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Rebecca Spence in “Every Brilliant Thing.” (Photo credit: Michael Brosilow)

Ingeniously conceived and cleverly directed, this immersive show features a not-to-be-missed solo turn by Rebecca Spence, a captivating actress of extraordinary skill, charm and improvisational brilliance.

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Heather Chrisler and Terry Bell in “Howards End.” (Photo by Michael Courier)

There is a great variety of theater on stage in Chicago this fall. Critic Hedy Weiss recommends her current favorites.

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Eliza Stoughton and Mark Ulrich in “Howards End,” left, and Emma Brayndick and Miles Borchard “Sons and Lovers.” (Photos by Michael Courier, left, and Lisa Lennington)

Two groundbreaking novels – E.M. Forster’s “Howards End” and D. H. Lawrence’s “Sons and Lovers” – are currently receiving world premiere productions on Chicago stages. And despite their creation more than a century ago, they remain exceptionally timely.

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Janet Ulrich Brooks in the Chicago premiere of “Tiny Beautiful Things” at Victory Gardens Theater. (Photo by Liz Lauren)

In 2010, Cheryl Strayed rather reluctantly agreed to write an unpaid online advice column under the name of “Dear Sugar.” Those columns come to life in this beauty of a show, artfully adapted for the stage by Nia Vardalos (“My Big Fat Greek Wedding”).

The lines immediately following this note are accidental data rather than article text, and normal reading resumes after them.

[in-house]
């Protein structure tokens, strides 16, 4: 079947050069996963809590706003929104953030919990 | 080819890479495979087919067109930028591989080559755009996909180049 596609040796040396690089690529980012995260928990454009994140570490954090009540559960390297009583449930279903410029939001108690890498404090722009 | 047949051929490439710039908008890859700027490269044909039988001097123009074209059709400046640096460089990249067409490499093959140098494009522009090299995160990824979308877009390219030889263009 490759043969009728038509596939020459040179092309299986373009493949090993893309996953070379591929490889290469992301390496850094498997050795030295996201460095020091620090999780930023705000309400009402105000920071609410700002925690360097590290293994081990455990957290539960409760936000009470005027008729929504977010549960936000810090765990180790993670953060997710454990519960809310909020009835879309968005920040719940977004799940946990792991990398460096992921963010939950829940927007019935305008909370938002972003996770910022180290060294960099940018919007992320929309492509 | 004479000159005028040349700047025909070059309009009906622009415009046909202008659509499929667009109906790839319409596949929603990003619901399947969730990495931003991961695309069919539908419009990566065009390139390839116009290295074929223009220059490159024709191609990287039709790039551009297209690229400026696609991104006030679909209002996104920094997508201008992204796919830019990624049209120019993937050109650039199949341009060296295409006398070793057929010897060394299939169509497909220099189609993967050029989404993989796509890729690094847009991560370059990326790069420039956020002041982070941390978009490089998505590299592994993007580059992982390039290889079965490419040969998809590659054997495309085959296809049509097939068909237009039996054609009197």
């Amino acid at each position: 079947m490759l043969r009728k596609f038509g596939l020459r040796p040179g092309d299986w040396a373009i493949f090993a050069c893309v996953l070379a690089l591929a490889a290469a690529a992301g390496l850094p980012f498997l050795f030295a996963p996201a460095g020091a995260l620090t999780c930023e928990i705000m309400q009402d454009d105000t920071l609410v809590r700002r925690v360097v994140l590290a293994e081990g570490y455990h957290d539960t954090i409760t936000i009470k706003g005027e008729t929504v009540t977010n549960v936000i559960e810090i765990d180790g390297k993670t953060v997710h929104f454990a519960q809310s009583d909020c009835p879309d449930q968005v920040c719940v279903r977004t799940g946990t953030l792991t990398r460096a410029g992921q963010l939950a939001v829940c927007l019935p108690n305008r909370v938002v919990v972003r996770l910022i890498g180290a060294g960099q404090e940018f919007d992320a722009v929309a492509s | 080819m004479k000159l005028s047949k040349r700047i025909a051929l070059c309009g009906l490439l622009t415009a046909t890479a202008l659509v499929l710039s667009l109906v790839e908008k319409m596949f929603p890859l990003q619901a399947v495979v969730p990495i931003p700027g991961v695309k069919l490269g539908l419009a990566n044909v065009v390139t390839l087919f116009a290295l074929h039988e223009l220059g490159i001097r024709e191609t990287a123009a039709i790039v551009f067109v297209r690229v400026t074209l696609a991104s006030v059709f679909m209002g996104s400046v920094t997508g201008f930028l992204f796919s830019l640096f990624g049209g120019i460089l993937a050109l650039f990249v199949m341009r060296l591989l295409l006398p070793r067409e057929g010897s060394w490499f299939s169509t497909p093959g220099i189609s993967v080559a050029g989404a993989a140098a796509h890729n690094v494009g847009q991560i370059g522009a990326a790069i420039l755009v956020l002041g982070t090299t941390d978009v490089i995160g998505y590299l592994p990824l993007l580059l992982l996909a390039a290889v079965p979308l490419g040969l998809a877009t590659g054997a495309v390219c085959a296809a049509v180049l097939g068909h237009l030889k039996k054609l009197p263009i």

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Glenn Obrero in Steppenwolf’s production of “The Great Leap” by Lauren Yee. (Photo by Michael Brosilow)

Playwright Lauren Yee possesses a special gift for animating and personalizing history, and for penning exceptionally dynamic dialogue. And although not a single basketball is dropped into a hoop during “The Great Leap,” the sport comes to life.

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From left: Deanna Reed-Foster, Rebecca Jordan and Demetra Dee in Shattered Globe Theatre’s Chicago premiere of “Be Here Now.” (Photo by Evan Hanover)

Playwright Deborah Zoe Laufer, whose play “Be Here Now” is receiving its Chicago premiere in a bravura production by Shattered Globe Theatre, has an exceptional gift for being at once sharp-witted and compassionate.

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Enrique Mazzola, music director designate at Lyric Opera of Chicago. (Photo: Jean-Baptiste Millot)

The Italian conductor has been named as “music director designate” at Lyric Opera Chicago, where Sir Andrew Davis will retire as music director at the end of the 2020-2021 season.

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(Credit: BASE Hologram)

At once eerie, astonishing and altogether fascinating, “Maria Callas in Concert” recently brought the legendary diva back to life for what was a singular and wholly uncanny performance.